North Korea Police Check ‘Entire Neighbourhood’ in Search For Those Who Wrote Anti-government Graffiti

North Korea Police Check 'Entire Neighbourhood' in Search For Those Who Wrote Anti-government Graffiti

An entire neighbourhood in North Korea has had its handwriting checked to find the culprit who scrawled anti-government graffiti on a fence.

The message appeared earlier this month at a marketplace in Unsan in South Pyongan, north of the capital Pyongyang.

It read: ‘Down with party officials, who live well by exploiting the people.’

Authorities believe that it was a direct criticism of North Korean Leader Kim Jong Un, also referred to as Highest Dignity, because the sign appeared close to the 75th anniversary of the October 1945 founding of the ruling Korean Workers’ Party.

Officers have since checked the handwriting of both adults and children – with their left and right hands – to find who might have daubed the slogan.

One resident of South Pyongan, who wished to remain anonymous, told RFA’s Korean Service: ‘Security officials concluded that the graffiti is an attempt to overthrow party officials and is an anti-government act that directly criticizes the party’s central leadership, including the Highest Dignity. So, they began an investigation.

‘Under the orders of the security department, the leaders of the local neighborhood watch units visited each household, making both adults and children to write with pens on paper to be submitted to the security department.’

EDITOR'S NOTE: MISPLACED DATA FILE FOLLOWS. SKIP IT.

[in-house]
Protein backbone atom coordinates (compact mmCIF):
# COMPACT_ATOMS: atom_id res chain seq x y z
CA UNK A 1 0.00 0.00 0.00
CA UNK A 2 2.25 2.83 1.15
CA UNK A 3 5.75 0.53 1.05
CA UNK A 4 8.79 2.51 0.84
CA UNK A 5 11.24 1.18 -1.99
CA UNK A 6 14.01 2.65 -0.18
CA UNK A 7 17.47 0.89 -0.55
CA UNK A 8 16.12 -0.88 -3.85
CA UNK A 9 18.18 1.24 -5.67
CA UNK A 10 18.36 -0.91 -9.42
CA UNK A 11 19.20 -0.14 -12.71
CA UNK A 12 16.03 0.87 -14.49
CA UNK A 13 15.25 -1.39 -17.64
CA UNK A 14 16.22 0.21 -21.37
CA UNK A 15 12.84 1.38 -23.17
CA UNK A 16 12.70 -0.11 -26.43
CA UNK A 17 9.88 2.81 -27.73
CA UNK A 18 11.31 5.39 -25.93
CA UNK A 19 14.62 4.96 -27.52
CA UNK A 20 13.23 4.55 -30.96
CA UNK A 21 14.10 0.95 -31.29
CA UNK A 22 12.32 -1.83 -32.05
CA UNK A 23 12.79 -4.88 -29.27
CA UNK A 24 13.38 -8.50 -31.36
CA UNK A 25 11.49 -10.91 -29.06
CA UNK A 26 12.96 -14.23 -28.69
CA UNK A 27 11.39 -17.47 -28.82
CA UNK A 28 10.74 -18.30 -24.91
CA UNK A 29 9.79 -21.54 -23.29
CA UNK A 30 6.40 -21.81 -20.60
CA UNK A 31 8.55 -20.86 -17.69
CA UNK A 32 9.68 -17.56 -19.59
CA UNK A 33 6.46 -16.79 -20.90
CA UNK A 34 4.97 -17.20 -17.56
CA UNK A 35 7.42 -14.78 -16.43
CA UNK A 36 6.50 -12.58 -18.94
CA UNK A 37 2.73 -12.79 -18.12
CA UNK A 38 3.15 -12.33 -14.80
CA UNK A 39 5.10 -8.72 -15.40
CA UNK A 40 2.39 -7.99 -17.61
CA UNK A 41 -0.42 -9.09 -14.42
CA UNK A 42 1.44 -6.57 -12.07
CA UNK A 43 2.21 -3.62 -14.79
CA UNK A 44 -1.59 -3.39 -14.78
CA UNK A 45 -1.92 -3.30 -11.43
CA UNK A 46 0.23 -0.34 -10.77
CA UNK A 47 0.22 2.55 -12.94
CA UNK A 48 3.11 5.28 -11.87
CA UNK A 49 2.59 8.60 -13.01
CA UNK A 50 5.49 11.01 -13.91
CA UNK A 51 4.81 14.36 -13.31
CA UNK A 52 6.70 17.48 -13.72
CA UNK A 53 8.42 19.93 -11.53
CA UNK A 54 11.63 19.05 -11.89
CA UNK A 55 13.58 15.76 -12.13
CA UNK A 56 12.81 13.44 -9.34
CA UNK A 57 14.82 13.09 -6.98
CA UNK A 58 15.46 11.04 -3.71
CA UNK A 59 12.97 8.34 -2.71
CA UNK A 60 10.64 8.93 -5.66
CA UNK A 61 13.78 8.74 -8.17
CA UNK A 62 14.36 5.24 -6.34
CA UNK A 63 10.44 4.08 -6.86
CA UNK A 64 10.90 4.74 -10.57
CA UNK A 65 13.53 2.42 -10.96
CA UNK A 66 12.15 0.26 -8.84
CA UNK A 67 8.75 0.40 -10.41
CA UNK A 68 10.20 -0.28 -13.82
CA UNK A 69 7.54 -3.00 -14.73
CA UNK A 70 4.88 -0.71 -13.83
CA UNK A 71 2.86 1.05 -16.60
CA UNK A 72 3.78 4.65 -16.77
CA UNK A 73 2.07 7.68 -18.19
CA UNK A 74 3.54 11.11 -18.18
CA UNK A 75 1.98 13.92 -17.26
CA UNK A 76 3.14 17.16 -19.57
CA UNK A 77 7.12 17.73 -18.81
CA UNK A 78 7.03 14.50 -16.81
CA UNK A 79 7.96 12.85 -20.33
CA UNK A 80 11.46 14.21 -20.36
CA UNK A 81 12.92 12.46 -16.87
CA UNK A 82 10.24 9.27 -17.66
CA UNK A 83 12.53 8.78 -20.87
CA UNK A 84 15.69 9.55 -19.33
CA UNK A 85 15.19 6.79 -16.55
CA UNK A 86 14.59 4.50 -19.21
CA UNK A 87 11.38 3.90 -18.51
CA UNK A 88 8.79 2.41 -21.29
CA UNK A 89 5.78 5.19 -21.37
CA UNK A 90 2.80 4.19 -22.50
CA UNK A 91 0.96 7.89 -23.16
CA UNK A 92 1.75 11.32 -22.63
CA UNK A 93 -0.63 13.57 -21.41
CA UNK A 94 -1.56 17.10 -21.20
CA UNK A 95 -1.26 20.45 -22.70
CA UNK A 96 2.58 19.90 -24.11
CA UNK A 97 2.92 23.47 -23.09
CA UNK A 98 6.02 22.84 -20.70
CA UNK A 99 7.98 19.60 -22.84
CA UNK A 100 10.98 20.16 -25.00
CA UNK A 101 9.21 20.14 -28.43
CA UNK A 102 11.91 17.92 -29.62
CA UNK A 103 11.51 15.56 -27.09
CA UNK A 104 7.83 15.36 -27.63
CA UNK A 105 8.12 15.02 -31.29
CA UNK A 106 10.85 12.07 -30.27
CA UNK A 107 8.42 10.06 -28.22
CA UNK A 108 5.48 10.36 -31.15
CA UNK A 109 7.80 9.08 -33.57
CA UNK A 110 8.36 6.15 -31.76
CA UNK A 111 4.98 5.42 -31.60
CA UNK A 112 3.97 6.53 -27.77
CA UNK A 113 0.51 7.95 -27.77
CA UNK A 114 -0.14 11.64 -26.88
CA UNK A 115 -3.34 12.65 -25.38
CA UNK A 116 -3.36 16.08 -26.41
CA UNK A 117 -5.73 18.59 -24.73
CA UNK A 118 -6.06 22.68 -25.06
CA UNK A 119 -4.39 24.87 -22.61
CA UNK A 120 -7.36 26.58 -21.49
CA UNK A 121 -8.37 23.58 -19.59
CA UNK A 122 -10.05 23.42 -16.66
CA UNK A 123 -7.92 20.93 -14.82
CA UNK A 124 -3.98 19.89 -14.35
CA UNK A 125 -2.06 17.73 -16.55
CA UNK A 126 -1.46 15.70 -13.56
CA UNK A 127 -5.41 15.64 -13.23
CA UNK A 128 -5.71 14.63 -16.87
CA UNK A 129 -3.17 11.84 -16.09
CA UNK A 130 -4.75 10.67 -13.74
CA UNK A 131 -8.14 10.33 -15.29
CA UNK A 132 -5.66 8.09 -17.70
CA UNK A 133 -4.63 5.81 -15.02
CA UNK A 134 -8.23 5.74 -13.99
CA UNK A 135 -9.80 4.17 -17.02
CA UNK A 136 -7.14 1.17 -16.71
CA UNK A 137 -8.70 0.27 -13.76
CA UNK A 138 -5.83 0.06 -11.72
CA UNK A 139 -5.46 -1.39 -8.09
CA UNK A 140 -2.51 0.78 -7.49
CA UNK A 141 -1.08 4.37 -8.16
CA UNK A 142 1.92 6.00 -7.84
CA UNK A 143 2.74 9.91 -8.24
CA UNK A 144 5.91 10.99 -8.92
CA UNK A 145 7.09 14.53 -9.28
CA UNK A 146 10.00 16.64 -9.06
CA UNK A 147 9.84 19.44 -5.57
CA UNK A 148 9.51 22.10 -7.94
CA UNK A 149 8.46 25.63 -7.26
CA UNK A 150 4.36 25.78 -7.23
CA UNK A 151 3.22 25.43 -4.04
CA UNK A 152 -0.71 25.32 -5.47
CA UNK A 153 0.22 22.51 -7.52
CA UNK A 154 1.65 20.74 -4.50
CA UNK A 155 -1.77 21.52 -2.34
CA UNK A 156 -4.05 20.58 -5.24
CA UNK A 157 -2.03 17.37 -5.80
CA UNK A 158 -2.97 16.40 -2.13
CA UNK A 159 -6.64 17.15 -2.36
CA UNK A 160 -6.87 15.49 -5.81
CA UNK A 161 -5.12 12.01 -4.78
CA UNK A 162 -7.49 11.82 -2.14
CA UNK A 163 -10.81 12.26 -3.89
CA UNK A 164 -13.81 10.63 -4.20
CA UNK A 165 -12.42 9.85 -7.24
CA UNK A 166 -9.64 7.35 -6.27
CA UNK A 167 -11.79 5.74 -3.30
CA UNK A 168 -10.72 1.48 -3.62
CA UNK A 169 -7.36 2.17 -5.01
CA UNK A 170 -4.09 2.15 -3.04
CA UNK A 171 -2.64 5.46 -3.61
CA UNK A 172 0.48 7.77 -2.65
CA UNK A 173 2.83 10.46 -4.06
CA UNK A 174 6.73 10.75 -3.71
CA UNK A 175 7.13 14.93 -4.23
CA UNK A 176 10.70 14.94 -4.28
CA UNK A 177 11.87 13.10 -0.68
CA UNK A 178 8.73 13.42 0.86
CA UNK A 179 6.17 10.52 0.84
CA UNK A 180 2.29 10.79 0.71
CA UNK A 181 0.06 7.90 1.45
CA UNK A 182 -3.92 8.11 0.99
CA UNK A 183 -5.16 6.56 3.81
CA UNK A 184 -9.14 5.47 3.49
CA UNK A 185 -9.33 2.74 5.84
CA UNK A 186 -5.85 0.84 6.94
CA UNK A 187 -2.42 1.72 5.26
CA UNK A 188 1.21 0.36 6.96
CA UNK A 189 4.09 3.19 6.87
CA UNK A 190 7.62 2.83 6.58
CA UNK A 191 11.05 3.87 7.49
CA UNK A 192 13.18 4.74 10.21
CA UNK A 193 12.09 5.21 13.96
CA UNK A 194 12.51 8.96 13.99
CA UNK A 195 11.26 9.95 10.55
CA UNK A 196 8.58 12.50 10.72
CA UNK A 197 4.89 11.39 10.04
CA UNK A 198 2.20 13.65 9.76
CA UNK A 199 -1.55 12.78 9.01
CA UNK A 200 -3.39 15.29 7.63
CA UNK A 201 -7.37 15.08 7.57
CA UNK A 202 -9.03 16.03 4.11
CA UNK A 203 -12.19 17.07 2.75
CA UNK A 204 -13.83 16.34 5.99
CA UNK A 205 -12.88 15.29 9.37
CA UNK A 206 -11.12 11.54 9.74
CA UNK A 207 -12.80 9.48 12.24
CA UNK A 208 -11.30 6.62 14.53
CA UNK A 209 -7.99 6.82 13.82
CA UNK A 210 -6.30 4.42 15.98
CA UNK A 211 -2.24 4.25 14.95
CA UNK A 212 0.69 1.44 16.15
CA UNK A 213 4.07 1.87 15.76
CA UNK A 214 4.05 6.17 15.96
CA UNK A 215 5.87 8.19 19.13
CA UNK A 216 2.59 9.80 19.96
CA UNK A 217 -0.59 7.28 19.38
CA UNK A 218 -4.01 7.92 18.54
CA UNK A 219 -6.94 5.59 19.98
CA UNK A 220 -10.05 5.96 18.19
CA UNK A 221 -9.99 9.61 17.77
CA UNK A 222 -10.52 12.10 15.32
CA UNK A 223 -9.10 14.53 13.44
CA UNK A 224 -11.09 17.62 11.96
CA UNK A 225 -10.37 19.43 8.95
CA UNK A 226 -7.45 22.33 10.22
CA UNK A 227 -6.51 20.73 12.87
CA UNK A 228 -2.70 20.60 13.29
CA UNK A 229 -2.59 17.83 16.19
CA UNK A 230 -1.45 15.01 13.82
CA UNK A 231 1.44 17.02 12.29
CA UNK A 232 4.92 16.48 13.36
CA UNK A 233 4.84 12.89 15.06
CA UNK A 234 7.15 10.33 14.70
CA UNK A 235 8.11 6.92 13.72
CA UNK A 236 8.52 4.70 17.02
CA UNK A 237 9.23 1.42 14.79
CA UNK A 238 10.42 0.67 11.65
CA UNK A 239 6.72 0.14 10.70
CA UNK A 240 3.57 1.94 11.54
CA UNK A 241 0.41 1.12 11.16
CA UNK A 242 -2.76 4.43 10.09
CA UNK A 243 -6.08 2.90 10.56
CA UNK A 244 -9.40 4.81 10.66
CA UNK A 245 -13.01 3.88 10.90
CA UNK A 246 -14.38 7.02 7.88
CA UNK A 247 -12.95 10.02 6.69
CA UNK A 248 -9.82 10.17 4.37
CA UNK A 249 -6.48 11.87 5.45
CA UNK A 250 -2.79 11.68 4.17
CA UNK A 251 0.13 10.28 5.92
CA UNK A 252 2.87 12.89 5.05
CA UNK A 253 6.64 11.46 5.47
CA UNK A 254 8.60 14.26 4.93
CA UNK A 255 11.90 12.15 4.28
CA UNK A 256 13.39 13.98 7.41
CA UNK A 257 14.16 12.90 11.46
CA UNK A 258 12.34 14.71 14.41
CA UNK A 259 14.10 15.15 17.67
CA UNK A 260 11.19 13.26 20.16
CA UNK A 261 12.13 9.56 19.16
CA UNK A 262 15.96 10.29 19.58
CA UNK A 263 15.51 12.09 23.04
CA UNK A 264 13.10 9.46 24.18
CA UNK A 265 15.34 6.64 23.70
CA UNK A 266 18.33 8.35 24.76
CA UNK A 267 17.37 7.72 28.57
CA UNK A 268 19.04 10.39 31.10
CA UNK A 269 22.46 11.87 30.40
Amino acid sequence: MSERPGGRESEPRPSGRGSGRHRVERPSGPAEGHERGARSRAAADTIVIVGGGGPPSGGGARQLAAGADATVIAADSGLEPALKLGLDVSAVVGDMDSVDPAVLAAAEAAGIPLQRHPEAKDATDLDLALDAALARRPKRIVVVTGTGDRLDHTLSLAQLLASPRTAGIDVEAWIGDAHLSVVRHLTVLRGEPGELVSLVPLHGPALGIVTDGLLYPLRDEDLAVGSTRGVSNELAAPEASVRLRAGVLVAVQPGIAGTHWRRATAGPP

The source added: ‘They are closely comparing the graffiti and the handwriting examples, but they have yet to catch the criminal. So, they are starting a second handwriting investigation.

‘The first time they made everyone write with their right hand, but this time, all the residents must write with their left.’

It is thought that even non-residents of the province who had been in the area at the time the graffiti appeared have been requested to submit samples.

The investigation has now been ongoing for two weeks.

But citizens have expressed their satisfaction with the graffiti ‘because the authorities and powerful people, including party officials, are well off, but normal residents suffer each year from different hardships,’ a second source told the publication.

In 2019 a study by NSI, a Boston-based analytics firm, was carried out into inequality in North Korea – officially the Democratic People’s Republic of Korea (DPRK).

It concluded that whilst primary data on North Korean was not available, ‘anecdotal information and innovative means of tracking resource flows indicate that the DPRK may be by far the most unequal society in the world, with a small elite (less than 10 per cent) controlling virtually all wealth, leaving the rest of the population at barely or below subsistence level.’

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